Though there was little movement in Albany for a special prosecutor beyond activism — the governor had denied or ignored earlier requests for meetings with victims’ family members and no bill satisfactory to reformers had been introduced in either legislative chamber — police accountability advocates say they saw an opportunity to enlist the governor, who tends to seek issues that make him a national leader. Indeed, Cuomo said in a statement, “The justice system does not work without the trust of the people, so it was imperative that New York act to address the crisis of confidence that has been plaguing communities nationwide.”
Sitting next to Schneiderman on July 8, 2015, Cuomo was surrounded by leaders of both houses and other legislators of color from both the state Senate and Assembly, all of whom vociferously praised the governor for his bold action on a matter they had placed at or near the top of their priorities.
Over the course of the year-and-a-half since Cuomo signed the order, there have been more than a dozen police-involved deaths across New York State that have warranted examination by Schneiderman’s office. Nine have been determined to fall under the attorney general’s jurisdiction, with mixed results.
One case, a road rage-related incident in East New York, produced an indictment of the officer involved; three were thoroughly investigated and closed without an indictment (though in each case a detailed report, along with recommendations for reforms in procedure, was issued); and five cases -- two of them related to incidents in the Bronx -- are currently open, according to Schneiderman’s office.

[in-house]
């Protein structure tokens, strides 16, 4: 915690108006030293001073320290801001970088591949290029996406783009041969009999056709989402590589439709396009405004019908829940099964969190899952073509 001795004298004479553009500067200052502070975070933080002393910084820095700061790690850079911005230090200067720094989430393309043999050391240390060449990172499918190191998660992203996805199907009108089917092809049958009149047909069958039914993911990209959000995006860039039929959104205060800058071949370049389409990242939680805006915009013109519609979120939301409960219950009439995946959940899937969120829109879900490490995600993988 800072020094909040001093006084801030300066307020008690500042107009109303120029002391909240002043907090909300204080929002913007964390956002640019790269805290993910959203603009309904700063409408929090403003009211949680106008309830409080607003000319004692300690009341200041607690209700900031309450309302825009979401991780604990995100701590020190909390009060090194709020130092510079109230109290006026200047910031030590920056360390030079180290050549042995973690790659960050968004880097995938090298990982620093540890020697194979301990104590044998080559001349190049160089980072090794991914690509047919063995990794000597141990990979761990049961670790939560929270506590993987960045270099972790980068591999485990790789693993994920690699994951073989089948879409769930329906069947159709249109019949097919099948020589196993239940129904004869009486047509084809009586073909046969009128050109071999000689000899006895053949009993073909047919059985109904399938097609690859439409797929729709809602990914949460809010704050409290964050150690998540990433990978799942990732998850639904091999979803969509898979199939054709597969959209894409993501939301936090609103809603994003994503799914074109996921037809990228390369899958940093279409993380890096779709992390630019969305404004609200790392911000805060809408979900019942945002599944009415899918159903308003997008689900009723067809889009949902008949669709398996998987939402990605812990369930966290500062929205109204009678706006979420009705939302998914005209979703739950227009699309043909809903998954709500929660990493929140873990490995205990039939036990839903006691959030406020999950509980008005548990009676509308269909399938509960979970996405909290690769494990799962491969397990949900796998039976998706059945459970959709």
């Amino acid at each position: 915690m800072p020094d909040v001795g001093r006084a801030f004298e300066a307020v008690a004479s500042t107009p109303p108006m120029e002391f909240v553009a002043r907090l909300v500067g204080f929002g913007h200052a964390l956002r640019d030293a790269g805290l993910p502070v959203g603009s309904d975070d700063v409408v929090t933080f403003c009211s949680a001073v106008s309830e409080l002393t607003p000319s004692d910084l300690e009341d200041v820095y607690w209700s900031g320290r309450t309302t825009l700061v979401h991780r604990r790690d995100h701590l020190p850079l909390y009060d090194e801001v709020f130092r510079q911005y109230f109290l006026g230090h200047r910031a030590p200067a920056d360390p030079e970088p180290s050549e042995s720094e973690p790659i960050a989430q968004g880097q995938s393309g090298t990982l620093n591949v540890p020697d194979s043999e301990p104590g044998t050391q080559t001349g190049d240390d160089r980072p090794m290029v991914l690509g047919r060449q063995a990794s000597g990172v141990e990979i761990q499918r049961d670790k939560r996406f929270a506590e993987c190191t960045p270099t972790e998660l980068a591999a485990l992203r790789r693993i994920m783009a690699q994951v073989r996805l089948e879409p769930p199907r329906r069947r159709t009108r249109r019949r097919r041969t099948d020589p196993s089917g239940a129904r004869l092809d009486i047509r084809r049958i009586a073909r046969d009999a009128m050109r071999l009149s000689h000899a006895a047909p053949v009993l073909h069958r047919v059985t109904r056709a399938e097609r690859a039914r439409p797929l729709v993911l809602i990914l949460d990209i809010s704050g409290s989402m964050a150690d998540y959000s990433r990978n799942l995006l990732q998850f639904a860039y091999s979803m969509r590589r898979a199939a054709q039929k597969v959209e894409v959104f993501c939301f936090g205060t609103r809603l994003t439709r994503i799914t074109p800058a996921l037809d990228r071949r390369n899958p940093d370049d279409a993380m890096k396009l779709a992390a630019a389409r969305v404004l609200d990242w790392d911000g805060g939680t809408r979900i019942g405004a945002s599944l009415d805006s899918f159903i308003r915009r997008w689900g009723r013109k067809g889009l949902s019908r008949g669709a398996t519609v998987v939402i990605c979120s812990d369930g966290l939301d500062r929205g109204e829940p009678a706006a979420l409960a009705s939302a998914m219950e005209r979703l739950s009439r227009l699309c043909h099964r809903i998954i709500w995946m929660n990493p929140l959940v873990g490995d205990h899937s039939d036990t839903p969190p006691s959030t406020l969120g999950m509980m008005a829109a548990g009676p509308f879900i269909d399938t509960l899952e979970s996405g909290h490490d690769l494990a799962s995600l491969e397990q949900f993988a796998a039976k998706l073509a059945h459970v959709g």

Now, advocates and victims' families are pushing for the executive order to be written into law — both for permanence and to broaden criteria for cases that fall under the attorney general’s jurisdiction. As is being seen in Washington, D.C., any order signed by one executive can be rolled back by the next.
“There are things that we'd like to tweak,” said Monifa Bandele, a Vice President at Moms Rising and a member of the Steering Committee for Communities United for Police Reform, a coalition group in New York City. “Through that legislative process we can get some stronger language, broadening it, to make sure that more cases go to special prosecutor rather than fewer cases.”
There remains fairly muted opposition to the order, though critics may become more vocal were there to be a more formal push to see a special prosecutor enshrined into law. Republicans who control the state Senate are unlikely to pass such a bill, part of the reason Cuomo issued the order, and in the absence of permanent legislation, has kept the executive order in place.